PARK HIGH SCHOOL Work Hard. . .Expect to Win

The BFS Program illustrated through a series of pictures.

By Dr. Greg Shepard
Published: Winter 2000
Doug Ekmark is the head football coach at Park High School in Cottage Grove, Minnesota, a suburb of St. Paul. He is also one of our BFS Clinicians. Coach Ekmark has followed the BFS Program for well over a decade. He does it completely from A to Z.
I went to Park High School last August to see his players. They were awesome. I met with 17 of his better players who showed me what they did. Every player seemed to be an eleven. In fact they had the number eleven posted in a number of places. I found myself touching 11s every where I went in the gym area.
Coach Ekmark is a tremendous individual who has a great passion for football, his family and his BFS Clinics. "Our players have an unbelievable work ethic. They just don't ever miss," says Coach Ekmark. Park High School has a great win-loss record, but Coach Ekmark is quick to point out, "The level of play is outstanding in our league. Every coach works hard and is smart."
I took these photos to illustrate the BFS Program and how it works. Their motto is Work Hard . . . Expect To Win.

The BFS Dot Drill with Daryl Johnston-Sr., Phil Roach-Sr. and Mac Goodpaster. By the time you are a junior or a senior in high school, you should be able to whip off the Dot Drill in the low 40-second range.

Adam Hannah and Park High School teammates showing perfect form on the BFS Hip Flexor stretch. If you won't do it like Adam, you won't stretch the Hip Flexor like you should. Therefore, you won't reach your potential in developing stride length and thus speed.

Junior, Adam Hannah showing a true BFS Parallel Squat. Notice the depth--this one counts. Notice his eyes are on target. Adam's chest is spread. He has an Athletic Stance. Adam is Squatting Tall (upright) with his lower back locked in. It is hard to tell from this angle but his knees and toes are aligned properly. Adam is a 5-11 190-pound running back. He can Parallel Squat 450, Power Clean 275 and run a 4.5 forty. Adam also ran an 11.1 100-meter in track as a sophomore.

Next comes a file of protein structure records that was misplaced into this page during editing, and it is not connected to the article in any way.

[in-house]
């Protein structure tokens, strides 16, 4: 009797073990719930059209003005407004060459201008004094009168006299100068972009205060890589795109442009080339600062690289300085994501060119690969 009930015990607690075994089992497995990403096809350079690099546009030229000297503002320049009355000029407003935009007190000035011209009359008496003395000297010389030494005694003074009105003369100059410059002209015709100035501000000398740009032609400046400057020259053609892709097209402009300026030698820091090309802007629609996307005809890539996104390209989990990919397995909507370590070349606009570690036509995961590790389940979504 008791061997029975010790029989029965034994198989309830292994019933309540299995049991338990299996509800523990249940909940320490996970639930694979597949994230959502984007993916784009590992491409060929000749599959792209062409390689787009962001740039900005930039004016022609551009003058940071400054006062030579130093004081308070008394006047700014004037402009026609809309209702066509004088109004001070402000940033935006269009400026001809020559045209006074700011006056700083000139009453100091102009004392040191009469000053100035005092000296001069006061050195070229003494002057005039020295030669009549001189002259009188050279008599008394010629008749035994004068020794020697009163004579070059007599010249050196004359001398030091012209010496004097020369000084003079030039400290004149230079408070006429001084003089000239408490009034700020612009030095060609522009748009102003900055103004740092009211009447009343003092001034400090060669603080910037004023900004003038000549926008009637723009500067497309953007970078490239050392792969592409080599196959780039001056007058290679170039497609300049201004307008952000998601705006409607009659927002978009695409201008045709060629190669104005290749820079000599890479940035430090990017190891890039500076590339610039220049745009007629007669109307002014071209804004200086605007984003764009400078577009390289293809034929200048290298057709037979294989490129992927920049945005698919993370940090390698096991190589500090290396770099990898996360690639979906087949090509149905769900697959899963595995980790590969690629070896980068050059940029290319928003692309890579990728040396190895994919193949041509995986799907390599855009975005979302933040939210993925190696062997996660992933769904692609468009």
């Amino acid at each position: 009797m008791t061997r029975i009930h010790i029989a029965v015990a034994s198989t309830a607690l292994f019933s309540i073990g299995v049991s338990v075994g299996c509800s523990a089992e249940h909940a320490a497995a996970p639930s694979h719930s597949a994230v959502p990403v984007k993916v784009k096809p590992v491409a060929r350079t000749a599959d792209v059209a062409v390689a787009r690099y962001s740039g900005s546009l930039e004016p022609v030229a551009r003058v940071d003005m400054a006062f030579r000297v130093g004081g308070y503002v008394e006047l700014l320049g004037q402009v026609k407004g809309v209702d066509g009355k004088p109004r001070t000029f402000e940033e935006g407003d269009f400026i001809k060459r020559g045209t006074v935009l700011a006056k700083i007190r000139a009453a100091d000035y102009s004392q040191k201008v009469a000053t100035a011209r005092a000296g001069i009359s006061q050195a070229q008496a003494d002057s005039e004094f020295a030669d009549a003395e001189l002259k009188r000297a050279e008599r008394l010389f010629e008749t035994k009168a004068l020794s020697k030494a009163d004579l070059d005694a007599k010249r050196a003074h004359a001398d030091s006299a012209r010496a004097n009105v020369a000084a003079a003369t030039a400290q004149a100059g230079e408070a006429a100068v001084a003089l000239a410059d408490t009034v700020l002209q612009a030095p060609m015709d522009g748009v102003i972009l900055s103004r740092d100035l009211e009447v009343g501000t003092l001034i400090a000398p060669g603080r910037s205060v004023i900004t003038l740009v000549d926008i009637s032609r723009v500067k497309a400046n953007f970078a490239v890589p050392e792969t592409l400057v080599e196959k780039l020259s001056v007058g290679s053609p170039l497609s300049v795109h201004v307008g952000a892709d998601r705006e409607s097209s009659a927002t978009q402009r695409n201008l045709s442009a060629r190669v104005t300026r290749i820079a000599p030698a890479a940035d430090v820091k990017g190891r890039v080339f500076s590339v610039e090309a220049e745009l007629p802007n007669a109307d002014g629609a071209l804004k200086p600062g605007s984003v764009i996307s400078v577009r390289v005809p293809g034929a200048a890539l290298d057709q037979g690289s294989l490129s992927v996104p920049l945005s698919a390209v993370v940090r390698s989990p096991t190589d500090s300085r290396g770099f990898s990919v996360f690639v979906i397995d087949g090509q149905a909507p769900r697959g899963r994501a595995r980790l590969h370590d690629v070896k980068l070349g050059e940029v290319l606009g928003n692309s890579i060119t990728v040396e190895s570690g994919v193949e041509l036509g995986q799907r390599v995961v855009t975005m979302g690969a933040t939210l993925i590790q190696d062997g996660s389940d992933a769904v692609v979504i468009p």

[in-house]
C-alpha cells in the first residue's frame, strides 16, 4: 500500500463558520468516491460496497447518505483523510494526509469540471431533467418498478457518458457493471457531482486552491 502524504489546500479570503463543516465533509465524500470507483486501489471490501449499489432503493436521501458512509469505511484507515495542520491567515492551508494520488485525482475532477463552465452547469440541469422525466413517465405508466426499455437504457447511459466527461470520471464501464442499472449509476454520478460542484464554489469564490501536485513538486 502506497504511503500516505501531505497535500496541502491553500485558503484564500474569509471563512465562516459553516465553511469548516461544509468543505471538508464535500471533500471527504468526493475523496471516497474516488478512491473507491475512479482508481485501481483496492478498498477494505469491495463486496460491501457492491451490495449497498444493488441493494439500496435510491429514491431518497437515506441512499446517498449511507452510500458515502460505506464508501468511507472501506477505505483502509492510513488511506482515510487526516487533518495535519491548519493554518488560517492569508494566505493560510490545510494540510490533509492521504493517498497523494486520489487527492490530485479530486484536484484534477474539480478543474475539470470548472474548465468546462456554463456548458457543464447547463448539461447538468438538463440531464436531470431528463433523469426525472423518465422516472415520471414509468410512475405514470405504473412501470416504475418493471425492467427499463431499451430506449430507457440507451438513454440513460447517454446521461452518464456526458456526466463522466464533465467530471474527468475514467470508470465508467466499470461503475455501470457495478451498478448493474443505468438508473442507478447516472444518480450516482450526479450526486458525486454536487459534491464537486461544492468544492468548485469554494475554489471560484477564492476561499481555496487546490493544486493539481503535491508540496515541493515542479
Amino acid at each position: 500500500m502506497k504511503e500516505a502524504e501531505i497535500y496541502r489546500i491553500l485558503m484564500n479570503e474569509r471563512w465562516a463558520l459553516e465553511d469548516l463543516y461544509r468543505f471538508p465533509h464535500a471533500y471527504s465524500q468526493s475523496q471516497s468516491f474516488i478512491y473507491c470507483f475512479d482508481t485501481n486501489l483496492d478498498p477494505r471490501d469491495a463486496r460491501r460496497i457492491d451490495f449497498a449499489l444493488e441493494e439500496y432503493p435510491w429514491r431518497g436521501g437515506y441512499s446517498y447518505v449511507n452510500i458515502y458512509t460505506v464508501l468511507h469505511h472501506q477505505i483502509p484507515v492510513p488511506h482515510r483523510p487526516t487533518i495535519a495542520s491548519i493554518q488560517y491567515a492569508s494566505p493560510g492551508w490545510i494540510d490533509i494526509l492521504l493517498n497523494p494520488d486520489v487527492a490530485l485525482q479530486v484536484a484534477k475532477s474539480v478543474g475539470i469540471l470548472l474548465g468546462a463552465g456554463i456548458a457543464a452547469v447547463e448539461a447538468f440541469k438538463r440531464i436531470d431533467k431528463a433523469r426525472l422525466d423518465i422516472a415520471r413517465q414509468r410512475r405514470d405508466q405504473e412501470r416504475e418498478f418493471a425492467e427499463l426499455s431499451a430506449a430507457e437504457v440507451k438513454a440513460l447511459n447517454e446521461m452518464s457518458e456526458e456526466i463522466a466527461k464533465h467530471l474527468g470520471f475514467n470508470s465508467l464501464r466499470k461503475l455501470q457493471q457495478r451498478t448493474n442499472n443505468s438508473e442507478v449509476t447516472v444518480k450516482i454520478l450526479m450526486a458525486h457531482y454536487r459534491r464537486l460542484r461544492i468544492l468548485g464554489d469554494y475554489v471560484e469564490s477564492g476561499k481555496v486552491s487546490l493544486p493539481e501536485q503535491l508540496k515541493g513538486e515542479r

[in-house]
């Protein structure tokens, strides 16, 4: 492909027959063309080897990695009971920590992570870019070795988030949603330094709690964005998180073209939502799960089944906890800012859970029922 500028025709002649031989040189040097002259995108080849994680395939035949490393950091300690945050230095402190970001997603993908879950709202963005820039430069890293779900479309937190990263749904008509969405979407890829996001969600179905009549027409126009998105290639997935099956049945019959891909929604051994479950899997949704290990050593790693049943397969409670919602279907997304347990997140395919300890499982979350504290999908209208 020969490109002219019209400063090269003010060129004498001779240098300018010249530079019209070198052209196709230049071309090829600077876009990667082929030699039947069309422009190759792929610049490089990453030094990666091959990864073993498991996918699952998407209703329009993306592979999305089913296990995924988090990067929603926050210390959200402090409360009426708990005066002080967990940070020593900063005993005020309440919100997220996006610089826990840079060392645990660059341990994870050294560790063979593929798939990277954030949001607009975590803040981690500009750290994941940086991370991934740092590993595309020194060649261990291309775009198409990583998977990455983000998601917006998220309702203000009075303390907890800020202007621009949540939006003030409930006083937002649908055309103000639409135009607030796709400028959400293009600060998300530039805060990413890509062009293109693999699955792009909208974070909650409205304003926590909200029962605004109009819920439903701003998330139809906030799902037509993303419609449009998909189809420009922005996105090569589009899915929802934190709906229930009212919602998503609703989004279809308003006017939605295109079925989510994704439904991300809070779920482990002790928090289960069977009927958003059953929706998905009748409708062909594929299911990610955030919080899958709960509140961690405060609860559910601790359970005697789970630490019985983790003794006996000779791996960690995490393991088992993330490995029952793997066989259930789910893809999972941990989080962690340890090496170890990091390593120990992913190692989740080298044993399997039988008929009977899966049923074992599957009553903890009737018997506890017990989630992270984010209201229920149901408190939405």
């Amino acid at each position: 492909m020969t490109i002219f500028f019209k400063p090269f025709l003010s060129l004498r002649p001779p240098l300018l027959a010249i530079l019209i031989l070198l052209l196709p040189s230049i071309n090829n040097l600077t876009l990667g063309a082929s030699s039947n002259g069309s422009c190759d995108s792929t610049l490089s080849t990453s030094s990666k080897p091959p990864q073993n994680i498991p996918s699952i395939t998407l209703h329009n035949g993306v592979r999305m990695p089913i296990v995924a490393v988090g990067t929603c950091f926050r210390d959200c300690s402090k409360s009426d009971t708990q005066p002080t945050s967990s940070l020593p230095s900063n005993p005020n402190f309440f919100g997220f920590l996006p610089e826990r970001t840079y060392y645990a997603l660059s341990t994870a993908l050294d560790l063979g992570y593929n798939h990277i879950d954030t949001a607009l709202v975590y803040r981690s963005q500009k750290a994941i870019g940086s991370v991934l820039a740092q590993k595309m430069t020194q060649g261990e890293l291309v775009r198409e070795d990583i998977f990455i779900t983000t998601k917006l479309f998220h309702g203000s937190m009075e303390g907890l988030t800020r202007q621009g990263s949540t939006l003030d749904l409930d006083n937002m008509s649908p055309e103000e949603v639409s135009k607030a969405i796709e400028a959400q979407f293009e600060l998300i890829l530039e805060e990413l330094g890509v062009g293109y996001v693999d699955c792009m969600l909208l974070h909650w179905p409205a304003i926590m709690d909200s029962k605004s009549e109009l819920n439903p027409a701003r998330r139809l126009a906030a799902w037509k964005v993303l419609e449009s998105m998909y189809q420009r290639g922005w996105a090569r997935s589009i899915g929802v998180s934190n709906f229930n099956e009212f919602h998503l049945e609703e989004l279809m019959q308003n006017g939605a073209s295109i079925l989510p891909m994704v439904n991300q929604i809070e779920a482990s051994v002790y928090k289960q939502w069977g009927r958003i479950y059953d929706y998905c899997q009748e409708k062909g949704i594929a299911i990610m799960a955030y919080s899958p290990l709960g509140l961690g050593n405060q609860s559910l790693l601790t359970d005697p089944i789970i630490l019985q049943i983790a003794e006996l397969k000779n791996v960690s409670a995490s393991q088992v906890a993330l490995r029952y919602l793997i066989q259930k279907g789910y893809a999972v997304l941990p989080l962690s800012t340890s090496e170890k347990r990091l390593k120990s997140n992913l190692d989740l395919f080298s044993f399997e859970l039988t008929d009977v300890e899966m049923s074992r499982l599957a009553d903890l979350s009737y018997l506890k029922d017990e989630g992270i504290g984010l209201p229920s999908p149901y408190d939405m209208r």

Brian spotting a teammate, Nick Graham, on the Hex Bar lift. Notice the jump stance with eyes on target.

Senior, Mac Goodpaster doing a Box Squat. Notice Mac's athletic stance, toes and knees, being tall, chest spread with his eyes fiercely on target. He is a 5-8 180-pound linebacker. Mac has a 275 Bench, a 275 Power Clean and a 425 Parallel Squat.

Brian Trussell in his Power Clean Rack Position. Notice the athletic stance, elbows up and forward, being tall with eyes on target. Brian is "catching" the bar fairly low but this is certainly legal. He is a 5-11 240-pound lineman with a 315 Bench, 450 Parallel Squat and 300 Power Clean. Brian also maintains a 4.0 GPA.

Senior QB, Kory Mortel showing perfect form on the Glute-Ham Raise which is also a high priority BFS Auxiliary exercise. Notice the bent knees, upright position and bringing the hips back towards the heels. Kory is 5-11 175 pounds. He can Power Clean 245 and run a 4.65 forty.

Junior running back, Nick Graham demonstrating just how low we go on a straight leg dead lift. Nick uses between 95 and 135 pounds. He is strengthening and stretching his hamstrings and glutes at the same time. Since the weight is so light, Nick will also strengthen his lower back without fear of any injury. He is 5-9 180 pounds. Nick can Power Clean 270, Parallel Squat 425 and run a 4.65 forty.

Mac Goodpaster demonstrating a lunge. Mac is a living example of perfect form. Lunges are a top priority BFS auxiliary exercise.

Brian demonstrating excellent form on a Power Snatch. He is perfect in all six of the BFS Six Absolutes of Technique. Can you identify all six? The Power Snatch is a top priority Auxiliary lift.

Please vote. Who is tougher? Coach Ekmark on the left or Coach Shepard.

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